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Ongoing Evaluation of a (3)38 Fiduciary

Ongoing Evaluation of a (3)38 Fiduciary
As part of the Employee Retirement Income Security Act of 1974 (ERISA)[1], businesses now follow minimum standards as part of general fiduciary risk management[2]. Under the 38th definition of that act, plan sponsors and associated fiduciaries are absolved of responsibility for the decisions made by the investment manager. However, moderating their risk means evaluating that investment manager and documenting that evaluation on an ongoing basis. But what does this evaluation require? Here are a few things your business should include as you evaluate your own investment plan manager. Manager Background Regardless of regulations, you should take steps to vet your investment plan manager. If you’re entrusting an entire firm with the duty, you should check into the leaders’ credentials and backgrounds. Look for CEFEX certification[3] and make sure they haven’t received disciplinary action by regulatory authorities. Their past experience in delivering advice on investment plans is crucial as well since...
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What Does Your Investment Advisory Service Do for You?

What Does Your Investment Advisory Service Do for You?
Many businesses review their fiduciary processes in the first quarter. Are employees happy with the retirement investment options they’re offered? Are they getting the best return on their investment? As part of that evaluation, many businesses consider their plan advisors. This is the perfect time to reevaluate and consider adding one to your team. Here are a few ways investment advisors can help your business. Plan Design and Documentation Choosing the right retirement plan can be challenging, even for a business with a full human resources department. For established companies, a plan advisor can sit down with the leadership team to review current benefits. And at new companies, advisors can provide counseling on initial decisions. In both scenarios, guidance from advisors can help increase success rates. Investment Monitoring and Advice There are regulations governing retirement plans, so part of your fiduciary process should be ensuring your plan meets those requirements....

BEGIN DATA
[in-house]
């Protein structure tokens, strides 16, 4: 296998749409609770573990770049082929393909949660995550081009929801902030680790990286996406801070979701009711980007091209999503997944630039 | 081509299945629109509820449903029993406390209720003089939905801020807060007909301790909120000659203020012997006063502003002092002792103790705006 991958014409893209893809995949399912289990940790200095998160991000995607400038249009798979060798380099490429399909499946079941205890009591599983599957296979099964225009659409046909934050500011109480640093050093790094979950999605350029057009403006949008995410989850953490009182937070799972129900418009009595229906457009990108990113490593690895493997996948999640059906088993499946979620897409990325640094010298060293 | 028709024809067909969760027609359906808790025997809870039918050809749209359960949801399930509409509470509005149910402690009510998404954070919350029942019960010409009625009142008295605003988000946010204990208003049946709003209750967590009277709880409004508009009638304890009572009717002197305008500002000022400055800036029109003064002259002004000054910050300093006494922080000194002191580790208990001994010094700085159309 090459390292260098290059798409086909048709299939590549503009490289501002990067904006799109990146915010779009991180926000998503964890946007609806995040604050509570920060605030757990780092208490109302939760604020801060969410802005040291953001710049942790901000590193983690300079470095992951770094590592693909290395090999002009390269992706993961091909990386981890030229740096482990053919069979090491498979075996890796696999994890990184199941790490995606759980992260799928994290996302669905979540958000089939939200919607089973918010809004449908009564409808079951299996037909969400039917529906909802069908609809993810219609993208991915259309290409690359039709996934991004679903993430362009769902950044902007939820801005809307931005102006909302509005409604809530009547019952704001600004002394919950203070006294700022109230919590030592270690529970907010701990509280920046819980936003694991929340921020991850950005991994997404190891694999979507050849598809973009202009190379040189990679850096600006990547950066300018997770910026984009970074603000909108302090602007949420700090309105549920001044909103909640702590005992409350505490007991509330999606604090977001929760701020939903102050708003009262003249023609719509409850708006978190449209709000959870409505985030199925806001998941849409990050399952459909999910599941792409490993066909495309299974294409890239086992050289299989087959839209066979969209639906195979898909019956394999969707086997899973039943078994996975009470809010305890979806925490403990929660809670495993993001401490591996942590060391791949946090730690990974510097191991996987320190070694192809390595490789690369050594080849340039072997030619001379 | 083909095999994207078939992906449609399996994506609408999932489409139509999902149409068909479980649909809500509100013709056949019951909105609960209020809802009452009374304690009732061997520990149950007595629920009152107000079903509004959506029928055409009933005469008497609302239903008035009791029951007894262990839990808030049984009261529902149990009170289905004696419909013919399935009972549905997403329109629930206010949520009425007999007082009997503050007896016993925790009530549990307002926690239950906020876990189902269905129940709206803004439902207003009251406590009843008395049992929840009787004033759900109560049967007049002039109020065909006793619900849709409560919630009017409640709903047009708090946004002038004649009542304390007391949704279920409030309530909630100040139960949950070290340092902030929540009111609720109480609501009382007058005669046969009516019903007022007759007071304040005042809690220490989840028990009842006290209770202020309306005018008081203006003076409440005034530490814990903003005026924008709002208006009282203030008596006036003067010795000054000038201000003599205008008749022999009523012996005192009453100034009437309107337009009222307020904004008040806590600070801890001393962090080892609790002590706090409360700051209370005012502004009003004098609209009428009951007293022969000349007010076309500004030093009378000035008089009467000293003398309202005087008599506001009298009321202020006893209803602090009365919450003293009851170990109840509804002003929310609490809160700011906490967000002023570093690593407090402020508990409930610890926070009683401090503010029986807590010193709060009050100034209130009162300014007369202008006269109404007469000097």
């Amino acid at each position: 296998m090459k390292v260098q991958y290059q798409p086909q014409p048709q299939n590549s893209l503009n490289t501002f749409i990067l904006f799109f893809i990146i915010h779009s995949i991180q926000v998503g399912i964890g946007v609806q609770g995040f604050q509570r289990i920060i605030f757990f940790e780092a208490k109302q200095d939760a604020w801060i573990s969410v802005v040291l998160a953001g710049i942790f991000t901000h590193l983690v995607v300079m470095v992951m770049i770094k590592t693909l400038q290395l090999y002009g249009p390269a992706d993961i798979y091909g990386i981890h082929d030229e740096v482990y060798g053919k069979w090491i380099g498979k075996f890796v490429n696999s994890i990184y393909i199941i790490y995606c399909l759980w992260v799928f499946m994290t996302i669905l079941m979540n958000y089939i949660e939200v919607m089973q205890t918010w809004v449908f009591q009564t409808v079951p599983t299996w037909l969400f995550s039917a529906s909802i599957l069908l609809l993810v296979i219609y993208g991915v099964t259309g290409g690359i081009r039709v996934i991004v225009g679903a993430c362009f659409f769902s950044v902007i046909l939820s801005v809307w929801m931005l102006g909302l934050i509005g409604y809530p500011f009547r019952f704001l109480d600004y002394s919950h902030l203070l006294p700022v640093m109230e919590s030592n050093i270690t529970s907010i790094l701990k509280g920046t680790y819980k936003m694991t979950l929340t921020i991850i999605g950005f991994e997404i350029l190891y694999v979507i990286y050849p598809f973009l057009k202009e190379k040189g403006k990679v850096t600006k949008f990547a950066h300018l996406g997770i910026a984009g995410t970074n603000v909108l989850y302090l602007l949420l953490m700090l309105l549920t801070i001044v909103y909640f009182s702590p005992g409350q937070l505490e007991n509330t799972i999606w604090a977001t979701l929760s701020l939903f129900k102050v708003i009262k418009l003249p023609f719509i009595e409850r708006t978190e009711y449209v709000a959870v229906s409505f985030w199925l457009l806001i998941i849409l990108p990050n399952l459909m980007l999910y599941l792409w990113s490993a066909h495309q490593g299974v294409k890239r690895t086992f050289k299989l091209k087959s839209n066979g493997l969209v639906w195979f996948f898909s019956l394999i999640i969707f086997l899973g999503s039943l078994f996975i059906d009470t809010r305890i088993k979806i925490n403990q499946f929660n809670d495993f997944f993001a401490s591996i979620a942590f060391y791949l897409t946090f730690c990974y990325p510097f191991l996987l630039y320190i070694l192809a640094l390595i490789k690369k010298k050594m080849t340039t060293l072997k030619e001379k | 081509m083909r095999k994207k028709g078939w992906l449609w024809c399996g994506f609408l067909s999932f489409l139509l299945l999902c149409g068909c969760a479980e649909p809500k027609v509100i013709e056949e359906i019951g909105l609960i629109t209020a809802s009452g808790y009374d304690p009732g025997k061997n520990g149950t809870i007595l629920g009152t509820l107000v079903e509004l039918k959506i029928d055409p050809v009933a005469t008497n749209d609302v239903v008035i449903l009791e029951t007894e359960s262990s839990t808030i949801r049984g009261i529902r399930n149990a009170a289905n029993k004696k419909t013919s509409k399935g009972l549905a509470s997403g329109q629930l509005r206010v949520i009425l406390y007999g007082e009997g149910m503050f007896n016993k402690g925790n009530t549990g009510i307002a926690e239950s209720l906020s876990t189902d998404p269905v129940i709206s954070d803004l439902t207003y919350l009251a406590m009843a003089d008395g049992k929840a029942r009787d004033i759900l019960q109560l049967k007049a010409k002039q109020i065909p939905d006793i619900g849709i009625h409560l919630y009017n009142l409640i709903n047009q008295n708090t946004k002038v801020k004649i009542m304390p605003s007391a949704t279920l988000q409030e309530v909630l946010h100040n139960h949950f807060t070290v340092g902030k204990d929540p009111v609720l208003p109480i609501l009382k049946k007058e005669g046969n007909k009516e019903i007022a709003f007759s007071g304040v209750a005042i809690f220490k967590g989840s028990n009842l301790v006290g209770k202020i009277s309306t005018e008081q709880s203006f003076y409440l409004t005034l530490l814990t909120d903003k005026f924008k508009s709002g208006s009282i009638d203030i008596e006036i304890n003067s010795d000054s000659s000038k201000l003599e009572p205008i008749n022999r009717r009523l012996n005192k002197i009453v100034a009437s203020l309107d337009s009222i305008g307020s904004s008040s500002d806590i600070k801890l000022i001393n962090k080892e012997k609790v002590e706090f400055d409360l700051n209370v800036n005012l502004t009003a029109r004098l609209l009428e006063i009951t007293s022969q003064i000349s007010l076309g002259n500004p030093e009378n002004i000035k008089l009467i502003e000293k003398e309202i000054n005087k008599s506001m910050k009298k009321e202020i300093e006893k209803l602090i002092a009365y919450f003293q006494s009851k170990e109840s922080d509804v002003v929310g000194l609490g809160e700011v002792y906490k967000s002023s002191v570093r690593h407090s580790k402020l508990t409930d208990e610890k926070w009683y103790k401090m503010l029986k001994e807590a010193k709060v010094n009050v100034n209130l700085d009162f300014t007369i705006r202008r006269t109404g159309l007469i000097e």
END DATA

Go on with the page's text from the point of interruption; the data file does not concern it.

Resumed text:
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Benefits of Matching 401(k) Contributions

As the unemployment rate has dropped, hiring has grown increasingly competitive, especially for businesses with highly-specialized positions. If you act as a 3(21) fiduciary, it’s important to understand how 401(k) matches factor into the hiring process and how they financially benefit the whole company. Here are a few reasons why offering a 401(k) match helps your business. Competitive Hiring If you don’t offer a 401(k) match, chances are your competitors do, meaning it’s more difficult to attract top talent. A full benefits package that includes a 401(k) match may prevent you from paying top dollar to win candidates who might consider a job offer from your competitors. Reduced Turnover In order to reap the largest rewards attached to a 401(k) match, employees often must work for a particular period of time, known as vesting. This timeframe encourages employees to stay and maximize their contributions to receive the best benefits. Since replacing...
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Boost Your Participant Retirement Readiness Scores with a Professional Retirement Plan Advisor

Retirement Plan Sponsors that work with a professional retirement plan advisor show higher levels of participant retirement readiness, according to a 2014 study from the Retirement Advisor Council.1 The study included 407 employers that sponsor a 401(k) or 403(b) plan, and concluded that: Improve Retirement Participant Preparation Three-quarters of the sponsors surveyed who work with a professional advisor estimate that half or more of their plan participants are on track to a successful retirement. Professional advisors regularly review the readiness of plan participants and provide that information to plan sponsors. Sponsors are then able to act in an effort to improve retirement outcomes for their employees. These actions include increasing communication, educating participants better, adjusting the participant contribution formula, and adopting automatic contribution increases. More than 40 percent of the surveyed companies have their advisors meet individually with participants to provide investment information. Increase Contribution Levels Eighty-three percent of the...